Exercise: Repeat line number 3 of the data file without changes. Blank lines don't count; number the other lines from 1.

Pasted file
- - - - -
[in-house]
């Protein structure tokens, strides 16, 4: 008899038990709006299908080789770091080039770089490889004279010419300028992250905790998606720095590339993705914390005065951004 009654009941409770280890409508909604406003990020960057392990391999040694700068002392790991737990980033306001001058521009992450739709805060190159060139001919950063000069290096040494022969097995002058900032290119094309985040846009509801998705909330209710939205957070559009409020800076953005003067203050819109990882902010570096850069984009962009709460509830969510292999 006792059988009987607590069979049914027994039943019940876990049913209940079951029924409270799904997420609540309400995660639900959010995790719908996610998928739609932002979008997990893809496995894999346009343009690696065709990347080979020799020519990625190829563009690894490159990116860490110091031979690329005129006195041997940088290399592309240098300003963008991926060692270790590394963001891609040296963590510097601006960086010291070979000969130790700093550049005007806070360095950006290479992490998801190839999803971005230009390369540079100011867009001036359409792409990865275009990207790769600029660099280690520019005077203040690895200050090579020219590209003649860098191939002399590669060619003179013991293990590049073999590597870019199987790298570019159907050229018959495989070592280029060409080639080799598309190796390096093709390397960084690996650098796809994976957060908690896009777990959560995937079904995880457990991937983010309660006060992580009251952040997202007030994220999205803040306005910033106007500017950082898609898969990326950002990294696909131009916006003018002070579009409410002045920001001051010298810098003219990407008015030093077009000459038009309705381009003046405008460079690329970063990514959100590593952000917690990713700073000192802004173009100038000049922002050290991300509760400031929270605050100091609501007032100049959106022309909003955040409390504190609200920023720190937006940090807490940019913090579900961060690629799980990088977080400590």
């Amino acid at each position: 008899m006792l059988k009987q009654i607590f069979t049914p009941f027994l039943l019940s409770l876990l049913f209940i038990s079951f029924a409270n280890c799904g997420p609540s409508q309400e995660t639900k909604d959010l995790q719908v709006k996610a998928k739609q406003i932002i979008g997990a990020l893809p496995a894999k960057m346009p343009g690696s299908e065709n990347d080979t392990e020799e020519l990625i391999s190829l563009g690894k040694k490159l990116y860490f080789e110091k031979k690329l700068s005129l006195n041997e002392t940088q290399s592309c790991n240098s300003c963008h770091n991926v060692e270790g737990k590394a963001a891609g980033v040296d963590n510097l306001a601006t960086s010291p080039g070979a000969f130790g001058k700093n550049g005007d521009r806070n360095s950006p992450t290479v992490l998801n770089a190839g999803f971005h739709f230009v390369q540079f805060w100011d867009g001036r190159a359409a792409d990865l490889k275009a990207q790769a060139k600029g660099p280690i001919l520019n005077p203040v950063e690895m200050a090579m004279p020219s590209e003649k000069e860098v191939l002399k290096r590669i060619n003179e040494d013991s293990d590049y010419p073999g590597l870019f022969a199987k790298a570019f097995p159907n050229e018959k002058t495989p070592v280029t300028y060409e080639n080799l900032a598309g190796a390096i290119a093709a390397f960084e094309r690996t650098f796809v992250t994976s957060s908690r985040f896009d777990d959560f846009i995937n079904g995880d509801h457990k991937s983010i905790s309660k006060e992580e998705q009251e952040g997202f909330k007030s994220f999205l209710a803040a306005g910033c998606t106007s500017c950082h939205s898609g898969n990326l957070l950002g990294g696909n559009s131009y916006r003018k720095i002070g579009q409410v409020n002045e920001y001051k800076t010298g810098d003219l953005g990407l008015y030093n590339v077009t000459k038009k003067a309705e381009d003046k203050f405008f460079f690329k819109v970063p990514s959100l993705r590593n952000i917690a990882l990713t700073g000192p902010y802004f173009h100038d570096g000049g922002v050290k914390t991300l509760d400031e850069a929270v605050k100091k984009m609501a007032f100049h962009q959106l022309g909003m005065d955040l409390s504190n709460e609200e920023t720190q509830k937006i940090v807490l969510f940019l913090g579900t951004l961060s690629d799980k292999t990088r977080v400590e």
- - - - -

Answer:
């Amino acid at each position: 008899m006792l059988k009987q009654i607590f069979t049914p009941f027994l039943l019940s409770l876990l049913f209940i038990s079951f029924a409270n280890c799904g997420p609540s409508q309400e995660t639900k909604d959010l995790q719908v709006k996610a998928k739609q406003i932002i979008g997990a990020l893809p496995a894999k960057m346009p343009g690696s299908e065709n990347d080979t392990e020799e020519l990625i391999s190829l563009g690894k040694k490159l990116y860490f080789e110091k031979k690329l700068s005129l006195n041997e002392t940088q290399s592309c790991n240098s300003c963008h770091n991926v060692e270790g737990k590394a963001a891609g980033v040296d963590n510097l306001a601006t960086s010291p080039g070979a000969f130790g001058k700093n550049g005007d521009r806070n360095s950006p992450t290479v992490l998801n770089a190839g999803f971005h739709f230009v390369q540079f805060w100011d867009g001036r190159a359409a792409d990865l490889k275009a990207q790769a060139k600029g660099p280690i001919l520019n005077p203040v950063e690895m200050a090579m004279p020219s590209e003649k000069e860098v191939l002399k290096r590669i060619n003179e040494d013991s293990d590049y010419p073999g590597l870019f022969a199987k790298a570019f097995p159907n050229e018959k002058t495989p070592v280029t300028y060409e080639n080799l900032a598309g190796a390096i290119a093709a390397f960084e094309r690996t650098f796809v992250t994976s957060s908690r985040f896009d777990d959560f846009i995937n079904g995880d509801h457990k991937s983010i905790s309660k006060e992580e998705q009251e952040g997202f909330k007030s994220f999205l209710a803040a306005g910033c998606t106007s500017c950082h939205s898609g898969n990326l957070l950002g990294g696909n559009s131009y916006r003018k720095i002070g579009q409410v409020n002045e920001y001051k800076t010298g810098d003219l953005g990407l008015y030093n590339v077009t000459k038009k003067a309705e381009d003046k203050f405008f460079f690329k819109v970063p990514s959100l993705r590593n952000i917690a990882l990713t700073g000192p902010y802004f173009h100038d570096g000049g922002v050290k914390t991300l509760d400031e850069a929270v605050k100091k984009m609501a007032f100049h962009q959106l022309g909003m005065d955040l409390s504190n709460e609200e920023t720190q509830k937006i940090v807490l969510f940019l913090g579900t951004l961060s690629d799980k292999t990088r977080v400590e």